Against the Current, No. 160, September/October 2012

— The Editors

RIGHT-WING HOWLS OF outrage over the Supreme Court’s 5-4 ruling to uphold the Patient Protection and Affordable Care Act soon faded into the general background noise. “Repeal Obamacare” is the Republican mantra for the November election, but an actual legislative reversal of ACA is highly unlikely. What’s actually on the agenda — and more ominous not only for health care, but as a signal of the Supreme Court’s direction on a wide range of issues — is the opportunity the Court has given states to reject the expansion of Medicaid to cover millions of the near-poor. (Milton Fisk’s article in this issue of Against the Current explores the continuing health care reform struggle.)

If right-wingers miscalculated in assuming that the Supreme Court’s majority would strike down the “individual mandate” to buy insurance,...

— The Editors

ALEXANDER COCKBURN, WHO died in July at age 71, was perhaps the best-known columnist and essayist on the U.S. as well as British left. His passing is a loss to all of us who were enlightened, entertained and sometimes enraged by his politics as well as his polemical wit.

We also mourn the loss of James D. Young, the revolutionary Scottish historian, who died on June 24 at age 81.

— Malik Miah

WE SOMETIMES HEAR that the drive by the Repub­lican Party and the far right to “suppress the vote” — attempting to ensure the election of a Republican president and win control of the Congress — is just hardball politics, not about race or racism.

Yet the primary target is people of color. Not since the days of Jim Crow segregation in the Deep South, where poll taxes were used to prevent African Americans from voting, has such an orchestrated effort taken place across the country....

— Milton Fisk

FAR FROM LAYING the health care debate to rest, the June 28 Supreme Court decision on Obama’s Affordable Care Act (ACA) put life back into it. Calling the individual health insurance mandate a “tax” aroused anger on the right, but the court’s ruling on federal Medicaid money is what really puts a new dimension into the fight.

The Court ruled that the federal government cannot deny a state all its Medicaid money for refusing only that part earmarked for expanding the program. That means a state governor can now risk less politically by refusing federal money to cover those at 100-133% of poverty-level, while federal money for those below 100% would still flow into the state....

— Rob Bartlett

WHETHER OR NOT the Chicago Teachers Union (CTU) will strike this September is an open question. But the issues they raise are gaining national attention. Although the CTU has not been out on strike since 1987, 23,780 out of 26,502 union members voted to authorize a strike last June if an agreement cannot be reached. There were only 482 no votes. Almost 90% of the entire membership approved the action, easily surpassing the required 75% set by a new state law Senate Bill 7, which was intended to block Chicago teachers’ right to strike.

As the attack on teachers has escalated over the past two years, CTU members felt “We had no choice” but to vote to strike....

— Michael Rubin and Linda Thompson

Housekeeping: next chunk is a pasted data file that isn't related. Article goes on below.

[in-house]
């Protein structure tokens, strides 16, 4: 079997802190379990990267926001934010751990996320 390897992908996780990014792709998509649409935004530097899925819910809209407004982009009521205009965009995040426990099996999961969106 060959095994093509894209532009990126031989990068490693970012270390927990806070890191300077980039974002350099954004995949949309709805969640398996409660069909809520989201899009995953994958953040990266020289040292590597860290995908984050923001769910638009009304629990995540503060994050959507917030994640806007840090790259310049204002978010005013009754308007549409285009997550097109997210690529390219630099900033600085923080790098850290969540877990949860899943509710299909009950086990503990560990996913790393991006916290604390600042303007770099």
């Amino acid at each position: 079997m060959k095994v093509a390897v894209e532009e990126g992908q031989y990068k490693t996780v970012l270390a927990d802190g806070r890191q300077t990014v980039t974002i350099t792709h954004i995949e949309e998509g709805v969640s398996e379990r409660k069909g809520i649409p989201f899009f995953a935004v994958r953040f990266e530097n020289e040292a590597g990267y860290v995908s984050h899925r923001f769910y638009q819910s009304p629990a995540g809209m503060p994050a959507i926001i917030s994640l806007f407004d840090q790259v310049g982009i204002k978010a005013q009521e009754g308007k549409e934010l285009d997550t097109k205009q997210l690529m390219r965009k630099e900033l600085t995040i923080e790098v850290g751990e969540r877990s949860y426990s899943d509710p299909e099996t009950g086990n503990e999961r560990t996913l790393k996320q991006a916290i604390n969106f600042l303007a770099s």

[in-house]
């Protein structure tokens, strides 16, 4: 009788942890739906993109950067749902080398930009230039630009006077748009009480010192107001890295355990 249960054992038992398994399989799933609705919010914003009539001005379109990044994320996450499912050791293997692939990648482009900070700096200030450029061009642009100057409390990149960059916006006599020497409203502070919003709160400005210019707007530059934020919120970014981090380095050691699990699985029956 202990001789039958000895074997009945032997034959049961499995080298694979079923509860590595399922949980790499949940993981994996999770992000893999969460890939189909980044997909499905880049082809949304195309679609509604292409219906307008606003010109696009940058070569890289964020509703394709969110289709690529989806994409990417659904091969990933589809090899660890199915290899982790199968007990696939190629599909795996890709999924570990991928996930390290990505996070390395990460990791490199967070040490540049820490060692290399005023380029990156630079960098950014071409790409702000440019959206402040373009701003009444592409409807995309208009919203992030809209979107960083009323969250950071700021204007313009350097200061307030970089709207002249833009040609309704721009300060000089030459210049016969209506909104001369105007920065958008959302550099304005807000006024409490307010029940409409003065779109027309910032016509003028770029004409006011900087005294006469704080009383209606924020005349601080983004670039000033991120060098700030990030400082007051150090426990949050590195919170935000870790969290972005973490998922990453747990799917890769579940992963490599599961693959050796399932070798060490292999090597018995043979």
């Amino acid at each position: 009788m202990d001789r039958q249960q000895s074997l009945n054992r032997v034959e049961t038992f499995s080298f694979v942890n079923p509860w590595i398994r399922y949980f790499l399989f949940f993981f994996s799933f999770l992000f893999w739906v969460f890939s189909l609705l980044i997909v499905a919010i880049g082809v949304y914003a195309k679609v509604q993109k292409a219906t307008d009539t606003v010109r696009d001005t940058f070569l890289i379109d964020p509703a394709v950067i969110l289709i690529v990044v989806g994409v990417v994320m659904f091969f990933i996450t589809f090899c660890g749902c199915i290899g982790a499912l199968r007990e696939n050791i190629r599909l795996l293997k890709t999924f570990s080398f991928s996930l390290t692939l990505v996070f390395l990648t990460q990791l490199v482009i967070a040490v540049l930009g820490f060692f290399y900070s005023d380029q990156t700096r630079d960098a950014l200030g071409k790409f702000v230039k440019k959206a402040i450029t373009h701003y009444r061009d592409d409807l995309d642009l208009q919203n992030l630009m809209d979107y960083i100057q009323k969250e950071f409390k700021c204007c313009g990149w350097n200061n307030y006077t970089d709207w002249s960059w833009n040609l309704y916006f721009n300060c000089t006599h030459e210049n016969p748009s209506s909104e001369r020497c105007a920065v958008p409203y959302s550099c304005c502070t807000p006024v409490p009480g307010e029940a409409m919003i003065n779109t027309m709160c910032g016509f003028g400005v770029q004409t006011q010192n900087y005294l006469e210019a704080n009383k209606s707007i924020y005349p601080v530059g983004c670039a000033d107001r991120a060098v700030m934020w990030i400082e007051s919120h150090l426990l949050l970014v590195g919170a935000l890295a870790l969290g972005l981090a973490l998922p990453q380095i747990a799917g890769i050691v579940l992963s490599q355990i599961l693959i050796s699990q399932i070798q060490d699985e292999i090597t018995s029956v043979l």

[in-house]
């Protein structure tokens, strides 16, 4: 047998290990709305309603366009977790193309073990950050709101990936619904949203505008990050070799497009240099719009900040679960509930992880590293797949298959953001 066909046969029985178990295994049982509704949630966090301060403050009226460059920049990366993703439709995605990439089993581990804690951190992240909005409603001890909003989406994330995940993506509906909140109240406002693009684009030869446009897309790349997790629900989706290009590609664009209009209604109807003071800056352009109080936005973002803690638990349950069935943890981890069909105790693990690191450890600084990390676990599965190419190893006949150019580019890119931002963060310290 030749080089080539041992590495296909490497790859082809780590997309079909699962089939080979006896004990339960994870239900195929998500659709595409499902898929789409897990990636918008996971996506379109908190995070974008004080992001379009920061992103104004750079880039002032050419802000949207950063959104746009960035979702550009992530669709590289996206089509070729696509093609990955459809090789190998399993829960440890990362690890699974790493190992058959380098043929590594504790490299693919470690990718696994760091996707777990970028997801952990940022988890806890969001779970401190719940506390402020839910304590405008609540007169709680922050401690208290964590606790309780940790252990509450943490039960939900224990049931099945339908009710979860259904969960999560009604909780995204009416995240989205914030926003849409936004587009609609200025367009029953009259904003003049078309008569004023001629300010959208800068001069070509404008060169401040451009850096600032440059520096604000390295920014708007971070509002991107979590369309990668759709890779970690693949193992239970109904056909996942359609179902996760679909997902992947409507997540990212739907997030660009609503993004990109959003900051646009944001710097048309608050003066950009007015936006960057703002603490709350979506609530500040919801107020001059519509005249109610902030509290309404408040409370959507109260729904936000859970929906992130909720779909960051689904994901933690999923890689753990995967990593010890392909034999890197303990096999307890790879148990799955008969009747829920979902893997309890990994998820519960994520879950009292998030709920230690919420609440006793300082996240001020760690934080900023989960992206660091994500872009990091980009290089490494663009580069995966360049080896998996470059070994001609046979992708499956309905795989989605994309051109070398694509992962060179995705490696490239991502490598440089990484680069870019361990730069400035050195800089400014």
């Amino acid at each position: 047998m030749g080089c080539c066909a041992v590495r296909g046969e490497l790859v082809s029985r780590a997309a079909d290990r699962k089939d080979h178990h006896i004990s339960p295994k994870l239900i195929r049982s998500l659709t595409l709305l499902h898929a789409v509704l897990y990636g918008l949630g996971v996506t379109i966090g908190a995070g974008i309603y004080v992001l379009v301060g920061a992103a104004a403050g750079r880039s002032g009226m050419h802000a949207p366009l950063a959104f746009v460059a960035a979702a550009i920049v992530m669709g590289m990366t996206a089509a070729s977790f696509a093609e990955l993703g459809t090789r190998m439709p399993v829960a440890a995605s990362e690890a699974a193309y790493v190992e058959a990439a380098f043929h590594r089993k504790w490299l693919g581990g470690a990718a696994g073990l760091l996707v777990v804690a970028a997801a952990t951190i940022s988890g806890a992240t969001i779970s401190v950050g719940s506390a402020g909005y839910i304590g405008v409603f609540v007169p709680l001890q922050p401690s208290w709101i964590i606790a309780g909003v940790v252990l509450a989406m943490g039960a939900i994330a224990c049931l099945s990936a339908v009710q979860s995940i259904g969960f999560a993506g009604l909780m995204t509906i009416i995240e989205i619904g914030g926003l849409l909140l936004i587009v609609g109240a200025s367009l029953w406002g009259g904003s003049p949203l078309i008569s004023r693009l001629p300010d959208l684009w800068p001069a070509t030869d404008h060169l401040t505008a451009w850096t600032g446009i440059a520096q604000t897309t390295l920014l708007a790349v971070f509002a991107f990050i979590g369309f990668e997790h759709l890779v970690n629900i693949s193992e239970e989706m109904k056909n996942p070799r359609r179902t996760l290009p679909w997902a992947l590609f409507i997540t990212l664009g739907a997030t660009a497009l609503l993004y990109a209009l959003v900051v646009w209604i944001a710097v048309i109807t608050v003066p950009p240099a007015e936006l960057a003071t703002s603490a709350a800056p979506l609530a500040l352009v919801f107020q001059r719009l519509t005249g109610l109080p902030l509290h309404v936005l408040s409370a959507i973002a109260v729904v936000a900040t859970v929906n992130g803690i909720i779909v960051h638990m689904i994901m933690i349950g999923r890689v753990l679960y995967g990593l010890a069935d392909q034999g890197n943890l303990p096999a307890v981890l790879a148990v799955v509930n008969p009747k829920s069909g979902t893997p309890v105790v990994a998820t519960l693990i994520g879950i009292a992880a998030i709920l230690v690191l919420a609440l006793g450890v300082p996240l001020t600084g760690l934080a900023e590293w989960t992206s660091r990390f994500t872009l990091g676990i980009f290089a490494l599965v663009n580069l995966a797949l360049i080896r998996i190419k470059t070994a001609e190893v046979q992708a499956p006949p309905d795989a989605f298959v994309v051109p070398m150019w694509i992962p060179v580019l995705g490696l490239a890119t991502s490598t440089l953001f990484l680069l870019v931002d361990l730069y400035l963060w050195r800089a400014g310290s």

THE STAKES IN the 2012 presidential election are high: global warming manifesting itself in the hottest summer ever, wreaking havoc on agriculture and weather patterns; the Keystone XL tar sands pipeline all but approved; and the unmitigated effects of the BP oil spill and plans for drilling for oil in the Artic proceeding apace.

Yet these, along with other key issues of war, civil liberties and racism aren’t even part of the Democratic-Republican debate. When addressing issues of the economy, the two major parties present competing versions of austerity for the working class....

— Kim Moody

INSPIRED BY THE boldness of the movement, activists of Occupy Oakland issued a “call for a general strike” in that city for November 2 — a sign of the movement’s radicalism and its sense of where social power lies.

One criticism of the Occupy activists was that they had not consulted the unions. Had they done so, however, it is very unlikely that very many union leaders would have agreed to jointly “call” such an action. But what’s more important, as I will argue, is that general strikes or mass strikes are seldom simply “called” from above, if at all, or until they are well underway — and those that are “called” tend to be called off just as easily....

— Clifford J. Straehley, M.D.
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DURING THE YEARS when I received my surgical training at Massachusetts General Hospital, the specialty of emergency room medicine had not yet emerged. At teaching hospitals in the United States, the surgical service provided first-echelon care in the ER.

In 1948 I slept in the ER to be awakened by the nurse whenever a new patient arrived. There came to the ER a woman in profound shock. Her story: She had five children and when she became pregnant once again, her husband abandoned her....

— an interview with Brian Ashley

BRIAN ASHLEY IS the editor of the South African journal AMANDLA! He was interviewed for Against the Current by David Finkel and Dianne Feeley.

Against the Current: Please tell us about the magazine Amandla! — what’s your orientation and perspective, and what’s your audience in the overall framework of the South African left?

Brian Ashley: Amandla! was initiated in 2006 as the crisis in the country was deepening, as neoliberal policies exacerbated the divisions of apartheid and as the crisis in the African National Congress (ANC, the governing party — ed.) and its alliance partners (South African Communist Party and trade union federation COSATU) deepened....

— Zachary Levenson

A MIDDLE-AGED WOMAN continued stuffing an old tire with bits of straw, refusing to stop as two younger men pleaded with her not to ignite it. She didn’t seem to take them seriously, presumably because one of them was wearing a Democratic Alliance (DA) shirt, the reigning party in the Western Cape and largely despised by black voters. It was hard to hear the substance of the debate over the chanting of struggle songs and vigorous toyi-toyiing, not to mention the crowd shouting down officers in an SUV marked “Anti-Land Invasion Unit.”(1)

It was only after a well-known leader of the Western Cape Anti-Eviction Campaign told her that a fire would provoke arrests that she relinquished the kindling....

— Amandla! Statement issued August 16, 2012

THE FOLLOWING STATEMENT, “A Brutal Tragedy that Never Should Have Happened,” was issued by the editors of Amandla! immediately following the August 16 shooting of striking miners. It appears at http://www.amandlapublishers.co.za/home-page/1522-a-brutal-tragedy-that-should-never-have-happened-editorial-comment.

NO EVENT SINCE the end of apartheid sums up the shallowness of the transformation in this country like the Marikana massacre. What occurred will be debated for years. It is already clear the mineworkers will be blamed for being violent. The mineworkers will be painted as savages. Yet, the fact is that heavily armed police with live ammunition brutally shot and killed over 35 mineworkers....

— Niall Reddy